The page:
Post Office

I like writing and I love writing letters. Always have done, ever since I was a small child. Somehow very early on in my life I figured out that if I wrote to a lot of people then at least some of them would want to write back. I suppose now it’s the same sort of thing with emails and Facebook.  It’s the responses that count.  So,  from a very early age,  I used to go to the post office, mainly to buy stamps.  And postal orders, in the early days of mail order shopping. I seem to remember buying exotic  stamps ‘on approval ‘ for my burgeoning stamp collection!

Going to the post office in South Kensington was usually quite a pleasurable experience.   First you had choose which queue to join.  None of that snaking round the premises.  You chose your line and you stayed in it unless you wanted to be glared and tutted at by disapproving pensioners.  It was always a gamble.  Some poeople just went for their pensions or their stamps whilst others went to pass the time of day with the clerk.

But most transactions were straightforward and pleasant, and so I never really gave the institution much thought.

And then I went to Poland by myself for the first time.  I was eighteen, very shy, and my Polish  was not bad but not good either. I  was missing my family and friends.  So I bought a lot of postcards, wrote them, and was told where the post office was to buy the stamps.  What a nightmare.

I went up to the counter eventually and asked how much were stamps to England.  Normal price – said the grim grump on the other side.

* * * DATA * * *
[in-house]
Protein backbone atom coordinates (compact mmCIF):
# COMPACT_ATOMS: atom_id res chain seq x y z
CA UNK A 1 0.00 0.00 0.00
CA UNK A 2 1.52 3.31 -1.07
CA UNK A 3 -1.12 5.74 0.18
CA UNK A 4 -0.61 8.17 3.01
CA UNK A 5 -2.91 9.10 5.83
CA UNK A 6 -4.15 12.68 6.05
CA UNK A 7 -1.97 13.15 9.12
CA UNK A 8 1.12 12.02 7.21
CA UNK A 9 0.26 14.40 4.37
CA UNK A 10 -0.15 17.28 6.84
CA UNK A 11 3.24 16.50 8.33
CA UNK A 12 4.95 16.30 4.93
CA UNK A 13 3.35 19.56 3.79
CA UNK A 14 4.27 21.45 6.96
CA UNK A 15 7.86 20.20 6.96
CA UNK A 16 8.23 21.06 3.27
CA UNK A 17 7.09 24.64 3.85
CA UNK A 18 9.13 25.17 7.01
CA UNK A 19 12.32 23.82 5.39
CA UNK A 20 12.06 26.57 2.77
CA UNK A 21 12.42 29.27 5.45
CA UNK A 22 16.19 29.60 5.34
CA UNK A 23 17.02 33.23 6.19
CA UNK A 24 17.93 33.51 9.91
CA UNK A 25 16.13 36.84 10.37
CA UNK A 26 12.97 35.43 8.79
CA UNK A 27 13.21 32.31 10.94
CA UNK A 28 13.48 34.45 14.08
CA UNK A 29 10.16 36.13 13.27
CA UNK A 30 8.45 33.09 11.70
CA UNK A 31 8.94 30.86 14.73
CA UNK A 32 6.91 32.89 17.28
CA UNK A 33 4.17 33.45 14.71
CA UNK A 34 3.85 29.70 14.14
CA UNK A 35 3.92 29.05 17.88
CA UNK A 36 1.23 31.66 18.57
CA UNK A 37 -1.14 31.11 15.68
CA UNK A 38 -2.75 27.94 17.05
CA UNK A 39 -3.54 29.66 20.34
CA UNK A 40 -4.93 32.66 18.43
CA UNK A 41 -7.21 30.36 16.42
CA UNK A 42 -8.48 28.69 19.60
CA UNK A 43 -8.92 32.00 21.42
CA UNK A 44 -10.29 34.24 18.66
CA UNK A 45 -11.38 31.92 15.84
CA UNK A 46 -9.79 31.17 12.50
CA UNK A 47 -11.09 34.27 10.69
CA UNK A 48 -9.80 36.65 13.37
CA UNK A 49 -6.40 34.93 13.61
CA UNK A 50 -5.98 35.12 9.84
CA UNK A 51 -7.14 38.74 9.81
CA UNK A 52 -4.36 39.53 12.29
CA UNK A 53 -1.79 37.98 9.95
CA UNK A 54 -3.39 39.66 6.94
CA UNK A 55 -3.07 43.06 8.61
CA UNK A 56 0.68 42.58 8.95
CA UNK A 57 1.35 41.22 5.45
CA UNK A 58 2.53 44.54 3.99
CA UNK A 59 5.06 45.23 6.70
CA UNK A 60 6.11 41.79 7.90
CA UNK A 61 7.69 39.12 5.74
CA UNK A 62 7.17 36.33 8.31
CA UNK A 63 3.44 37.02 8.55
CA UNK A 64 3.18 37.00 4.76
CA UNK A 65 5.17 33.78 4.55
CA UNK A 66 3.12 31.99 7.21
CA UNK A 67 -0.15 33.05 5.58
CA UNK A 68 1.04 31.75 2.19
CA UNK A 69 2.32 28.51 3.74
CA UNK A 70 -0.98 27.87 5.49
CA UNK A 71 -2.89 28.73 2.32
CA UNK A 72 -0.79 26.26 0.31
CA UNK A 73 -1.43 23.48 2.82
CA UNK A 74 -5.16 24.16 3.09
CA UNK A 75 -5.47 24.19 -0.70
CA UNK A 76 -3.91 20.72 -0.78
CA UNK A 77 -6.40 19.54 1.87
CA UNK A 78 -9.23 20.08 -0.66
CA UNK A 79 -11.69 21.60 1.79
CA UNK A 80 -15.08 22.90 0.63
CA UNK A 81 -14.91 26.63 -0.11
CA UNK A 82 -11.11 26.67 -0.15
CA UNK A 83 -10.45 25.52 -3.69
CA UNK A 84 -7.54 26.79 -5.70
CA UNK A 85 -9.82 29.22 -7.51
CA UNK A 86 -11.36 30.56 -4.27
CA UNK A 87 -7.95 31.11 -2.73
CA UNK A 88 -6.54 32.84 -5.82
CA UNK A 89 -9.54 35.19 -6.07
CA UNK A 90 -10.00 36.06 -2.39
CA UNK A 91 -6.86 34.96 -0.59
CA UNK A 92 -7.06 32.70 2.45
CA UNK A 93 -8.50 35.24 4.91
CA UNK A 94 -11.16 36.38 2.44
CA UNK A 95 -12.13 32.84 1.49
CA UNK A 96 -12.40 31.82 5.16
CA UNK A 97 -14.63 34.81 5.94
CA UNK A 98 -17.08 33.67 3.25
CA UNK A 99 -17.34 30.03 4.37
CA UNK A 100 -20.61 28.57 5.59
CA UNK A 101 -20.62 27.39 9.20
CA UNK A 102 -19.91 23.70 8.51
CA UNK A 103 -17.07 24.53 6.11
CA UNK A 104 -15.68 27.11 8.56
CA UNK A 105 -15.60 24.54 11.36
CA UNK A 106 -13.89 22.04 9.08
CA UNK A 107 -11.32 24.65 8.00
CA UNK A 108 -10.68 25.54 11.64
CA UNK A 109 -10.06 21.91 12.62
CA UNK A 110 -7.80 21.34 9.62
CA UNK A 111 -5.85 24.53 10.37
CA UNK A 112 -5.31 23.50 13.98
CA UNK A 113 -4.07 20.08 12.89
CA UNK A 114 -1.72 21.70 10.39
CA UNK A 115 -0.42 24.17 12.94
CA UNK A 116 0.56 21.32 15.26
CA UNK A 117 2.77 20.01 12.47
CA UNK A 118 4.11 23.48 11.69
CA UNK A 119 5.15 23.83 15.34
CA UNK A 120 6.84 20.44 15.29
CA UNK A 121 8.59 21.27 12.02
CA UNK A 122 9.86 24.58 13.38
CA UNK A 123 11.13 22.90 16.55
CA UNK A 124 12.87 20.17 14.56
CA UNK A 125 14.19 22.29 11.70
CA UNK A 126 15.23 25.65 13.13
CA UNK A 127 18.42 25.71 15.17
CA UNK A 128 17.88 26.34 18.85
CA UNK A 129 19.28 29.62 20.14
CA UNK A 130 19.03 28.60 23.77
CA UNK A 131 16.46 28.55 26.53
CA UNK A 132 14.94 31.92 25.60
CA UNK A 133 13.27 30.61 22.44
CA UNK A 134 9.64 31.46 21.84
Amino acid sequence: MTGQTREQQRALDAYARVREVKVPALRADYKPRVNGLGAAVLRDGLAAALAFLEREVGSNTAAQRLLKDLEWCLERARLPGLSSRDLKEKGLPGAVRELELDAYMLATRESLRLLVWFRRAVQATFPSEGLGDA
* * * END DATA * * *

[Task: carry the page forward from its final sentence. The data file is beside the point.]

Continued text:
What do you mean by normal, I asked, a bit bemused.

The same as always, she barked.  I was very close to tears by now.

I’ve never bought stamps before I said, meaning of course in this country.  She looked at me and burst out laughing.  I looked at her and burst out crying.

How am I supposed to know.  I’ve only been here a week.  I live in London, I stuttered. Oh dear.  She then told me the actual price and I bought my stamps and fled.

For several years the post office again was a painless experience. And then I went to Salamanca for my year abroad.  I was 21, it was the year 1974.  Franco era.  A military state.  I went to the main post office to buy some stamps.  I asked for ten stamps to London.  At the counter was an old man, sitting on a high stool and behind him was an armed guard, standing with his rifle pointing upwards, but still quite ominous.

Stamps? muttered the clerk.

Yes, said I.

Where are your letters?

I haven’t  written them yet.

Oh, he said,  why don’t you come back?

No thanks, I’d like my stamps now.  Ten please, for England.

And then I watched, totally mesmerised: he rummaged out a sheet of stamps and proceeded to tear each little square off individually, carefully, oh so carefully, following the perforations. Then he placed them deliberately in a pile on top of each other.  I’m afraid I didn’t stop him, but when he’d finished I asked him if I could have the ten in an unbroken set. Foolhardy, or what, with the  guardia staring at me with his rifle pointing…

I survived.

Recently , however,  the only times I go to the post office are to send parcels of necessities to Kasia. I went just before Christmas to a little subpost office in Southall, just by one of my bus stops. The lady behind the counter was pleasant, chatty and efficient.  I sent my parcel and thought no more about it.  Today I had to send Kasia her Christmas present; I know, a bit late, but the Christmas season doesn’t officially stop until Candlemas,   and that’s a tradition I have to approve of, as we never have time to take our Christmas tree down til then.  Anyway today I put my parcel on thescales, and she asks me what city it’s going to . WOODGE, I say and then she looks up and smiles and asks me if the previous one got there.  My day was made.  A human,caring, being, who remembered.

I am thrilled.

 

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